Obviously the multiplayer adds to this game’s Replayability, but Goldeneye’s one-player missions are enough to satisfy even the best of gamers for at least a month or two or twelve. The three difficulty levels offer a logical progress through the complexities of the mission, with more and more objectives being offered as you move up through the difficulty levels; also, you’ll find yourself having more and more fun as you get massively outnumbered and outweaponed. Once you’ve beaten the game in 00 Agent, an admirable accomplishment in itself, you can get to work on the cheats. You earn most of these by completing missions in very fast times. Some of them are relatively easy, but some will test your speed-strafing, aiming, and strategy to the max (picture running through a level in just one or two minutes with some twenty enemies behind you, while locating some stupid doctor and talking to him. Then, picture doing this in 00 Agent.)
Most gamers will have a ball with these very fun and challenging goals, but some pathetic and wimpy gamers will give up after they’re stuck on a mission or cheat. Don’t. Just because you’ve completed Agent mode doesn’t mean you’ve completed the game; Secret and 00 Agent modes offer much more fun and challenge than Agent.
The plot is somewhat convoluted, but not quite as much as Perfect Dark’s. Goldeneye has roughly the same plot as the movie, which I’m sure you’ve all seen, so I won’t bother going over it much. Suffice to say that those dastardly Russians (why is it always the Russians!?) have been working on a satellite named Goldeneye, which produces large amounts of electromagnetic energy and can ruin all electronic devices within a large radius. Or something like that. Anyway, MI6 sniffs wind of this plot and sends good ‘ol Mr. Bond to investigate, taking him deep into the heart of the plan and into the facilities and complexes of the Goldeneye project. On the way, Bond has a run-in with a certain old friend of his…
The objectives and mission briefings give you a good idea of what you’re to accomplish in a mission, so don’t worry if you haven’t seen the movie. It all works out quite well and the ending mission, although brief, is pretty good and has Bond chasing after that old friend of his. The ending is rather pants, though. I won’t spoil it, but rest assured: you won’t see any groundbreaking cinematics.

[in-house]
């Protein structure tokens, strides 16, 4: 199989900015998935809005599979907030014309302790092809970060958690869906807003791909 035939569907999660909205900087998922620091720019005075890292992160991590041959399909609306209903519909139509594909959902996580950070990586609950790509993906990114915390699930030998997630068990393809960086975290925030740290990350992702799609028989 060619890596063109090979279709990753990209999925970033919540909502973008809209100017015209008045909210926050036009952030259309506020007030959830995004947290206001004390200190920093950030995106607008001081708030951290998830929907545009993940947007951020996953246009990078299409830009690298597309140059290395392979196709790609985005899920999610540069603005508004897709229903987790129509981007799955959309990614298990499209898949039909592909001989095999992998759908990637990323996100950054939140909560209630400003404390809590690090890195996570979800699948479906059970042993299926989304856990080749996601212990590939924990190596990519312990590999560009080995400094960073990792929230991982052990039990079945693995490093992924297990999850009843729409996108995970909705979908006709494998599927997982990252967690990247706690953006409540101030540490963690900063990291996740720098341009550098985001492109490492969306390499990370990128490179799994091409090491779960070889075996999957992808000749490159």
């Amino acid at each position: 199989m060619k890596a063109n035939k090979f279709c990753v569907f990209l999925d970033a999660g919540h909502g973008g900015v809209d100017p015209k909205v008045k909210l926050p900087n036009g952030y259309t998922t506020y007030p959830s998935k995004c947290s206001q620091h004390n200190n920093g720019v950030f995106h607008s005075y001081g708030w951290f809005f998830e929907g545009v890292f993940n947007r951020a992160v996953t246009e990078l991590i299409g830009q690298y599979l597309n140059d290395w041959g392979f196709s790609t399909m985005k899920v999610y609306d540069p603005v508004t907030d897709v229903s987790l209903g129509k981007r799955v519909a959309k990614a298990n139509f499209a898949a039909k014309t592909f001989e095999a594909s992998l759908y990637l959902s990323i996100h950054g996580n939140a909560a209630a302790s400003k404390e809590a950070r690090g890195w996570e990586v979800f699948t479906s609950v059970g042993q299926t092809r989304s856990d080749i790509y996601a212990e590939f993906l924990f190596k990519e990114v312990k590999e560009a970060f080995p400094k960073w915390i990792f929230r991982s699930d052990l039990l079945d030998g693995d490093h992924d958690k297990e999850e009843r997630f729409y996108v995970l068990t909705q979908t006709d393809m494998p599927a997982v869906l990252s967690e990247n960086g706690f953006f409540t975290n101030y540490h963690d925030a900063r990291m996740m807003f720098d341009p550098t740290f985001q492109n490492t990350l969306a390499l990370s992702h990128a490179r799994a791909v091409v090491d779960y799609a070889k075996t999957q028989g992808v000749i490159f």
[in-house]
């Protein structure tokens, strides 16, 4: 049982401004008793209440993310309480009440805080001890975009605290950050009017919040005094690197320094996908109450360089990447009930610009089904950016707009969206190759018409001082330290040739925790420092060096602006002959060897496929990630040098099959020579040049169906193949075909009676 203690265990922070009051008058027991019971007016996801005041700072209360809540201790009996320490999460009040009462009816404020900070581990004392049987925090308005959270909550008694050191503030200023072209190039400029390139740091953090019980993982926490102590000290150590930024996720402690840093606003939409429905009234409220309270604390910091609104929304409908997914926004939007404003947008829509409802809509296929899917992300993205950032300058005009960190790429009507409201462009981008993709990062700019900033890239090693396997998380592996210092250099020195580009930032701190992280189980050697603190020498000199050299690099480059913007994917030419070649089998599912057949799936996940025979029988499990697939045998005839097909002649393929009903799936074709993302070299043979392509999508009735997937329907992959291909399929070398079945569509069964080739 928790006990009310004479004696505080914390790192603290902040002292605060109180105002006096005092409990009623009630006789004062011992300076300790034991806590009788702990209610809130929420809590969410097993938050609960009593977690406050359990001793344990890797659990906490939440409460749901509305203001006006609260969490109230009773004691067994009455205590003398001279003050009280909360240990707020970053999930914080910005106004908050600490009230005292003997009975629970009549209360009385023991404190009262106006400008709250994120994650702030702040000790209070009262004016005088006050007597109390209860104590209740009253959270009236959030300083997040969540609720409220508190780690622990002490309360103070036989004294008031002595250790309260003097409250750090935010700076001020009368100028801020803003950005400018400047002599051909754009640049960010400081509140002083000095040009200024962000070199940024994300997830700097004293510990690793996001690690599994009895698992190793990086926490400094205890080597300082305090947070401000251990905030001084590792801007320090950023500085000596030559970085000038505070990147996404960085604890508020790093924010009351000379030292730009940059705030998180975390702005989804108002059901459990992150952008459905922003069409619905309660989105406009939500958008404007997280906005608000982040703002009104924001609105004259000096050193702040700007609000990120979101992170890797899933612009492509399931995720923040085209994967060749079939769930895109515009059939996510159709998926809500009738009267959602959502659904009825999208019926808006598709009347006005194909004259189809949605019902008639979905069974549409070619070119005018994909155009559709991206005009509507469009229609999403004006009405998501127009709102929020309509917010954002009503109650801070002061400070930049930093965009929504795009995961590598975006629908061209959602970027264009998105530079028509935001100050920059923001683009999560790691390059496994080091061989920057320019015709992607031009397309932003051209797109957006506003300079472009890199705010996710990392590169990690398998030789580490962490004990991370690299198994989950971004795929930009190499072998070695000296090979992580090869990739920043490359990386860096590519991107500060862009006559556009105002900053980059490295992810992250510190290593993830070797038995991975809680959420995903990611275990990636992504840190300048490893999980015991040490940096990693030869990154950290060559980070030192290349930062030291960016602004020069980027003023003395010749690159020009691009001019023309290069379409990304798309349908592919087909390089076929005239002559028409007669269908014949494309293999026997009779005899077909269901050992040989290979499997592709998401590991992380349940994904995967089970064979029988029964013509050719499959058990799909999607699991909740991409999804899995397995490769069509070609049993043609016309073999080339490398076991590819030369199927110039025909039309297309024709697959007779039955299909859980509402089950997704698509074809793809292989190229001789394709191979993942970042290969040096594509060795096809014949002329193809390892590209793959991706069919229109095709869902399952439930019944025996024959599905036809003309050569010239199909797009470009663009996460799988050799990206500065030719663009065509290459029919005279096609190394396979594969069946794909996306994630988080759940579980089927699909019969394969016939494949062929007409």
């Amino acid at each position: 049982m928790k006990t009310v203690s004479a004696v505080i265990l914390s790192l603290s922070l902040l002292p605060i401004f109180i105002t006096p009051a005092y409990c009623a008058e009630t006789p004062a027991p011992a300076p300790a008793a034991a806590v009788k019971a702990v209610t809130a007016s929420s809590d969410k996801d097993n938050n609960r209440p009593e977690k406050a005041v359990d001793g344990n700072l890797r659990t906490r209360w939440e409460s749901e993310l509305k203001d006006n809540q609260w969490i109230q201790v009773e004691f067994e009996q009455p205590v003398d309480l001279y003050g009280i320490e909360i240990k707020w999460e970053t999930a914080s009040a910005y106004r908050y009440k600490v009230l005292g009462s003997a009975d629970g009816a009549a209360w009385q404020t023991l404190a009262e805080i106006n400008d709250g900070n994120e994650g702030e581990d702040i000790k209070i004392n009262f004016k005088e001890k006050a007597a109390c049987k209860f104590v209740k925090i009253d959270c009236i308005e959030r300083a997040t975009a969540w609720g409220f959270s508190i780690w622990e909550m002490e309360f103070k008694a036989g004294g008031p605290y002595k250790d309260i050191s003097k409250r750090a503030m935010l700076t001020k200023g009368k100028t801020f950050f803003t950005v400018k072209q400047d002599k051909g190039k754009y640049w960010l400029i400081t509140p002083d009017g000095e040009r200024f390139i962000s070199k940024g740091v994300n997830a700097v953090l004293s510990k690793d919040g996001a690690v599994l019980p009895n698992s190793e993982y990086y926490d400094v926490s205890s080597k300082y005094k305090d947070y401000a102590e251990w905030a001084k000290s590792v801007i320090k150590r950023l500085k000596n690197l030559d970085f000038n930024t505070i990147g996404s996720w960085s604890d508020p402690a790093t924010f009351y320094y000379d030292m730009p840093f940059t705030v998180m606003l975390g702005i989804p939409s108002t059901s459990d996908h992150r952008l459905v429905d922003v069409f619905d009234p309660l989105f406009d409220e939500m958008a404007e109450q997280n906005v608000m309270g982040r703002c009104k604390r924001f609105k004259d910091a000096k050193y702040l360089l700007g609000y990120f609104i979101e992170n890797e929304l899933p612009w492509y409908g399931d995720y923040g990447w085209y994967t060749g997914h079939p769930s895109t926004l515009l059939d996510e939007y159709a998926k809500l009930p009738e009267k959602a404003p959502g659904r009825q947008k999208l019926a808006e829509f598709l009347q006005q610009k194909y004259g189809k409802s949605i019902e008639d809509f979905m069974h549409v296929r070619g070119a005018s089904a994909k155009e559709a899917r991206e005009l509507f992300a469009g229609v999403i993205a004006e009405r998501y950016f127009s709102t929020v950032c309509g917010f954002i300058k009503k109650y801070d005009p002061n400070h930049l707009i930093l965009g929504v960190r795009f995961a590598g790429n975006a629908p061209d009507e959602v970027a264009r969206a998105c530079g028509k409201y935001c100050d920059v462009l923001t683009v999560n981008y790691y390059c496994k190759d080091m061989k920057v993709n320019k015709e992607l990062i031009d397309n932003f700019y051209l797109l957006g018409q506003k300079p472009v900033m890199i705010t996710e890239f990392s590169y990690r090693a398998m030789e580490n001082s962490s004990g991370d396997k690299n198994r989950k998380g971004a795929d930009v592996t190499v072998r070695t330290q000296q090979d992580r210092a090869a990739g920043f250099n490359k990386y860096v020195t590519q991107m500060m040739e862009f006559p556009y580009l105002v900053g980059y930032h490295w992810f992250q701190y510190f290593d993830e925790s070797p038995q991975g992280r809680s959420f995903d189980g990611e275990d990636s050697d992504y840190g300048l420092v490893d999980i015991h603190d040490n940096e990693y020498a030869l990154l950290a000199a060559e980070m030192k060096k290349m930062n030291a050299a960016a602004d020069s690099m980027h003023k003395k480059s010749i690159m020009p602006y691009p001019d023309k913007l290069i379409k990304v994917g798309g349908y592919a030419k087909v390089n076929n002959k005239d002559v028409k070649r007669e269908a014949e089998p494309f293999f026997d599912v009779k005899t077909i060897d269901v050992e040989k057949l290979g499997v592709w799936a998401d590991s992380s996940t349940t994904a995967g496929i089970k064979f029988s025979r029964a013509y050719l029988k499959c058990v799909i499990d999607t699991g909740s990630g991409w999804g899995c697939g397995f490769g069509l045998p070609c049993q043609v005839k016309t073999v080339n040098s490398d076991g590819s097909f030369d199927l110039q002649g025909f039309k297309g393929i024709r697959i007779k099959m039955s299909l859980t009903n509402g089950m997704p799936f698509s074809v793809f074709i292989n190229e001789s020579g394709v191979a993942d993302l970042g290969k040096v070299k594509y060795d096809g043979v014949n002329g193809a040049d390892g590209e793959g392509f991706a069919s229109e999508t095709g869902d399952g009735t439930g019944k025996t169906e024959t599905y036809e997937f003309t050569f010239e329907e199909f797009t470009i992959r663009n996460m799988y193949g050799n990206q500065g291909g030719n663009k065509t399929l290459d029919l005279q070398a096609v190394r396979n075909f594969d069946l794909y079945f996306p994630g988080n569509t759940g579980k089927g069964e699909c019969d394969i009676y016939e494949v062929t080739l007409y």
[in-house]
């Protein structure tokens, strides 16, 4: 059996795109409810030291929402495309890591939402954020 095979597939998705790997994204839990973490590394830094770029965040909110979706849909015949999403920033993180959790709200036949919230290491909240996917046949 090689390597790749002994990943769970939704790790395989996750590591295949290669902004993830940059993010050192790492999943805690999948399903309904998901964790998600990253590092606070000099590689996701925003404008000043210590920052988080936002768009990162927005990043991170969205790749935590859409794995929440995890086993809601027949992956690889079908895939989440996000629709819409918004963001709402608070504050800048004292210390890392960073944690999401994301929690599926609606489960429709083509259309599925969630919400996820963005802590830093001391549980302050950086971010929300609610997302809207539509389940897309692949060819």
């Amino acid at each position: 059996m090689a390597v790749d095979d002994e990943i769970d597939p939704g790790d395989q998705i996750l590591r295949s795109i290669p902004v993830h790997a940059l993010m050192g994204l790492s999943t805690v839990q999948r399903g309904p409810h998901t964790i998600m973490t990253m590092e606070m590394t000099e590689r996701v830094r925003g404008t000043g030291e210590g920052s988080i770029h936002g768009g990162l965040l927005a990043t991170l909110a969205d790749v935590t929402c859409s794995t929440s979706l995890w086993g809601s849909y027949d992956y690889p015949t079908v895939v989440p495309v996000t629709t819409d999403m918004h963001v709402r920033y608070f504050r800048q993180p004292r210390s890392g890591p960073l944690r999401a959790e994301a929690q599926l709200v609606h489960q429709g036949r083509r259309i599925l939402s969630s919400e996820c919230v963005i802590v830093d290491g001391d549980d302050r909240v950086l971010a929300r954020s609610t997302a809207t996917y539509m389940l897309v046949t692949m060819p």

The box art and manual are pretty good, considering the quality of most video-game manuals. The in-game presentation is nice, with the classic Bond opening scene (James Bond walking, turning, shooting) and then a nice “cast list” as the various characters strike poses on the screen. The four game files available are presented in nice manila-folder format, as are the mission briefings, so that does add a little creativity and authenticity to the game.
I give this game my highest recommendation. It’s as good as games get, and considering the fact that the cart is selling for peanuts nowadays, I highly recommend you take a look at it. It’s fun and realistic, and the three difficulty levels allow the worst and the best gamers alike to have fun in the game. The graphics and audio are quite good and crisp, with little slowdown. The multiplayer is probably the most fun you’ll ever have with on N64 (although Perfect Dark and Smash Bros. fans may have something to say about that) and the game is very fun whether testing your skills in a mission, playing multiplayer, going for cheats, or just exploring the surroundings. This game isn’t perfect. It’s classic.